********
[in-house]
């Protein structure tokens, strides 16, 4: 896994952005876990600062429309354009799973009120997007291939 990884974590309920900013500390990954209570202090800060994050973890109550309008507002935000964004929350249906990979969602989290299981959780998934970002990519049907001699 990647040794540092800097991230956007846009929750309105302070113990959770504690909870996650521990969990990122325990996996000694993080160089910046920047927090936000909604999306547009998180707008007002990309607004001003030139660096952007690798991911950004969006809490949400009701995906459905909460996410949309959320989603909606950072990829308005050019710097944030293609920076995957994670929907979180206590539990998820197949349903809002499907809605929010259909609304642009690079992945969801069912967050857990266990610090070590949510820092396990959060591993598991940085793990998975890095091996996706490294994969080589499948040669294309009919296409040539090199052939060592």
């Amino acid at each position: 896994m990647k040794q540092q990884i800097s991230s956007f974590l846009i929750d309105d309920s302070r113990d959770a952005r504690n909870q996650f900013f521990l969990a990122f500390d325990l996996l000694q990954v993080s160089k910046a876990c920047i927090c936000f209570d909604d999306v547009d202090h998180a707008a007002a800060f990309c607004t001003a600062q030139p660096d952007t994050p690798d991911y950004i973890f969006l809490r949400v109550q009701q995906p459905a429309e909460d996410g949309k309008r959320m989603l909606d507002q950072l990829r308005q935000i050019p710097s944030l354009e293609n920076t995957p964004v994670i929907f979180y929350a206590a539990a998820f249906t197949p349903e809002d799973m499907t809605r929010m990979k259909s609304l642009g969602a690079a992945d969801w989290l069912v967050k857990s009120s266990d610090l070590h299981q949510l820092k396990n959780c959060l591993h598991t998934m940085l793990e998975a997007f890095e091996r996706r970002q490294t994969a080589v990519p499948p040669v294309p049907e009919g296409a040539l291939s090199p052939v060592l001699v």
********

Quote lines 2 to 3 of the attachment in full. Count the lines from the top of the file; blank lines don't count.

């Protein structure tokens, strides 16, 4: 896994952005876990600062429309354009799973009120997007291939 990884974590309920900013500390990954209570202090800060994050973890109550309008507002935000964004929350249906990979969602989290299981959780998934970002990519049907001699 990647040794540092800097991230956007846009929750309105302070113990959770504690909870996650521990969990990122325990996996000694993080160089910046920047927090936000909604999306547009998180707008007002990309607004001003030139660096952007690798991911950004969006809490949400009701995906459905909460996410949309959320989603909606950072990829308005050019710097944030293609920076995957994670929907979180206590539990998820197949349903809002499907809605929010259909609304642009690079992945969801069912967050857990266990610090070590949510820092396990959060591993598991940085793990998975890095091996996706490294994969080589499948040669294309009919296409040539090199052939060592």
């Amino acid at each position: 896994m990647k040794q540092q990884i800097s991230s956007f974590l846009i929750d309105d309920s302070r113990d959770a952005r504690n909870q996650f900013f521990l969990a990122f500390d325990l996996l000694q990954v993080s160089k910046a876990c920047i927090c936000f209570d909604d999306v547009d202090h998180a707008a007002a800060f990309c607004t001003a600062q030139p660096d952007t994050p690798d991911y950004i973890f969006l809490r949400v109550q009701q995906p459905a429309e909460d996410g949309k309008r959320m989603l909606d507002q950072l990829r308005q935000i050019p710097s944030l354009e293609n920076t995957p964004v994670i929907f979180y929350a206590a539990a998820f249906t197949p349903e809002d799973m499907t809605r929010m990979k259909s609304l642009g969602a690079a992945d969801w989290l069912v967050k857990s009120s266990d610090l070590h299981q949510l820092k396990n959780c959060l591993h598991t998934m940085l793990e998975a997007f890095e091996r996706r970002q490294t994969a080589v990519p499948p040669v294309p049907e009919g296409a040539l291939s090199p052939v060592l001699v």